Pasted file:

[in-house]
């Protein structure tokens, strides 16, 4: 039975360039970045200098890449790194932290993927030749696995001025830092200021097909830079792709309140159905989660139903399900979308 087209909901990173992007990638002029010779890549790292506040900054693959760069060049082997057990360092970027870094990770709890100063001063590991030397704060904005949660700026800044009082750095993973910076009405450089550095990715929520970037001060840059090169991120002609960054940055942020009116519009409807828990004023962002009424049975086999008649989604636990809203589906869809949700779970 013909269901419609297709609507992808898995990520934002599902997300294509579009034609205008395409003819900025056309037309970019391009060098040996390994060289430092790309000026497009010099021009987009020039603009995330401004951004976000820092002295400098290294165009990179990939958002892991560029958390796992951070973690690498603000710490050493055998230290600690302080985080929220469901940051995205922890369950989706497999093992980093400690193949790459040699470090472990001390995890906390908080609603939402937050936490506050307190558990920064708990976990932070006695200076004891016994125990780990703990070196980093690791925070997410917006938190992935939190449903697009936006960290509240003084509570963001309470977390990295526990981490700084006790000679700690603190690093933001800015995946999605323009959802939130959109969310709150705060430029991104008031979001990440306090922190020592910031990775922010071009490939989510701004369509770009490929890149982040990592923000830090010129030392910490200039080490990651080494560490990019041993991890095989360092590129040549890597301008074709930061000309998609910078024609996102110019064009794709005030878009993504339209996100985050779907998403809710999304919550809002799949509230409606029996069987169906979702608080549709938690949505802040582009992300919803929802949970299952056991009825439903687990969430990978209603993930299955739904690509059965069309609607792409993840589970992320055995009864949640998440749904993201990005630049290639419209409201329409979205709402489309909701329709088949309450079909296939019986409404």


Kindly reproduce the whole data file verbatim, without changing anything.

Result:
[in-house]
């Protein structure tokens, strides 16, 4: 039975360039970045200098890449790194932290993927030749696995001025830092200021097909830079792709309140159905989660139903399900979308 087209909901990173992007990638002029010779890549790292506040900054693959760069060049082997057990360092970027870094990770709890100063001063590991030397704060904005949660700026800044009082750095993973910076009405450089550095990715929520970037001060840059090169991120002609960054940055942020009116519009409807828990004023962002009424049975086999008649989604636990809203589906869809949700779970 013909269901419609297709609507992808898995990520934002599902997300294509579009034609205008395409003819900025056309037309970019391009060098040996390994060289430092790309000026497009010099021009987009020039603009995330401004951004976000820092002295400098290294165009990179990939958002892991560029958390796992951070973690690498603000710490050493055998230290600690302080985080929220469901940051995205922890369950989706497999093992980093400690193949790459040699470090472990001390995890906390908080609603939402937050936490506050307190558990920064708990976990932070006695200076004891016994125990780990703990070196980093690791925070997410917006938190992935939190449903697009936006960290509240003084509570963001309470977390990295526990981490700084006790000679700690603190690093933001800015995946999605323009959802939130959109969310709150705060430029991104008031979001990440306090922190020592910031990775922010071009490939989510701004369509770009490929890149982040990592923000830090010129030392910490200039080490990651080494560490990019041993991890095989360092590129040549890597301008074709930061000309998609910078024609996102110019064009794709005030878009993504339209996100985050779907998403809710999304919550809002799949509230409606029996069987169906979702608080549709938690949505802040582009992300919803929802949970299952056991009825439903687990969430990978209603993930299955739904690509059965069309609607792409993840589970992320055995009864949640998440749904993201990005630049290639419209409201329409979205709402489309909701329709088949309450079909296939019986409404």